To my Karachi, the city of sin and believing
The one that I see,
As I walk across the kachi mitti,
Right next to the bustling streets.
Walking amongst people,
Each so different from each other and from me,
But united by a common identity, a common home, Karachi.
To the Karachi with pain,
Hot, humid and sticky with lack of rain.
Where the sidewalk is filled,
With people who mill about - purposelessly.
Wasting through their day,
Hoping someone will have the money to pay,
For a meal or two for their family,
Maybe new clothes, maybe something sanitary.
To the Karachi of the poor, of the hooker, of the whore.
The one that’s unforgiving and harsh,
Where with finding another job and finding money you can never be sure.
To the Karachi of lights,
That arises at night.
When the bright sun sets and the darkness descends.
The Karachi I see in the streams of fairy lights,
That glitter like the gota on a jora (dress),
Ostentatious but simple.
A paradox much like the city,
That also shows both the light and the dark,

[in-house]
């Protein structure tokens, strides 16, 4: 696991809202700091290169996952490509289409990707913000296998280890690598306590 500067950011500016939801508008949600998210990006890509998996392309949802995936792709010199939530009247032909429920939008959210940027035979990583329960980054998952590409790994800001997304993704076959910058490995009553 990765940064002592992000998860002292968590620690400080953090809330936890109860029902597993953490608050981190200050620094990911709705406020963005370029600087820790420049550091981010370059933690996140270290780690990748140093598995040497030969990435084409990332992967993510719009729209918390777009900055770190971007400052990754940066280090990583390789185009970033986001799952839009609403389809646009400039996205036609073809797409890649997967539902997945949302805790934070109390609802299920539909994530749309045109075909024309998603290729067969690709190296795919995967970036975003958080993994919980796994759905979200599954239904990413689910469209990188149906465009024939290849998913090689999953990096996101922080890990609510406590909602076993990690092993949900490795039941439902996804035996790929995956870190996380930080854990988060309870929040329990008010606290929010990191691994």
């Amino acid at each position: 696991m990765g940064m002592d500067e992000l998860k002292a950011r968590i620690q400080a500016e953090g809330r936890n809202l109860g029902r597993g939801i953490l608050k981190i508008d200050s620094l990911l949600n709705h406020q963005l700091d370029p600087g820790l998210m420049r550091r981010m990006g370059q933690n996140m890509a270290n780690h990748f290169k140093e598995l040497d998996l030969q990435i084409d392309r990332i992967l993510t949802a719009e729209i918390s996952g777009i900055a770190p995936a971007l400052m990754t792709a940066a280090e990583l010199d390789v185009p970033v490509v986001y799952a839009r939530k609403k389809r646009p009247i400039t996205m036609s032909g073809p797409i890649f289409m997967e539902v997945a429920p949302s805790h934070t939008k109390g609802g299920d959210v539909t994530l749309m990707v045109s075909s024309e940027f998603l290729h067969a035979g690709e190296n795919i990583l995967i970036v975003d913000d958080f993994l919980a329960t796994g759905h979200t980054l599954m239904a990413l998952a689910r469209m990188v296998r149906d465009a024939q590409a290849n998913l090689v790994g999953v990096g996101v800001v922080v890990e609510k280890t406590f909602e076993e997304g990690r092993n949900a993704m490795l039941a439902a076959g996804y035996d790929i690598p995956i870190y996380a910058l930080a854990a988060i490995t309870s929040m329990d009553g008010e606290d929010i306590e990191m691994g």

The grand and the understated.
To the Karachi of the motorbikes and rickshaws,
That roar through the city.
The holler through the streets,
Filled with people screaming with joy,
Finding life in the speed of their toy.
To the Karachi of dhabbas,
Filled with smoke and stardust.
The warm chai, the sutta (cigarette puff), and the breeze.
The oily parathas and sticky jalebi.
The city of food and fearlessness,
Of unhealthy habits and a death wish.
To the Karachi of the religious,
The one filled with mosques and sermons,
The one run by the pious,
Ringing corner to corner with the sound of God's call five times a day.
This is the city of the spiritual,
The ones who feel god in every move,
Who sit in mazaars for hours on end,
Atoning for sins and finding their peace with the dead.
To the Karachi that has history,
Hawkers, book sellers and mystery.
The one that speaks of Partition and culture,
And every corner is another reminder,
Of the past and the grandeur.
This history and beauty that we let go,
It still exists, just muted and diluted from before.
To the beauty and the ugliness,
The setting sun and the mountains of trash.
To the smells of flowers and the stench of the gutter or the fishy sea in the low tide breeze.
To the city of the rich and the poor,
Of the satisfied and of those at war,
Of trauma and of healing.
To my Karachi,
The city of sin and believing.
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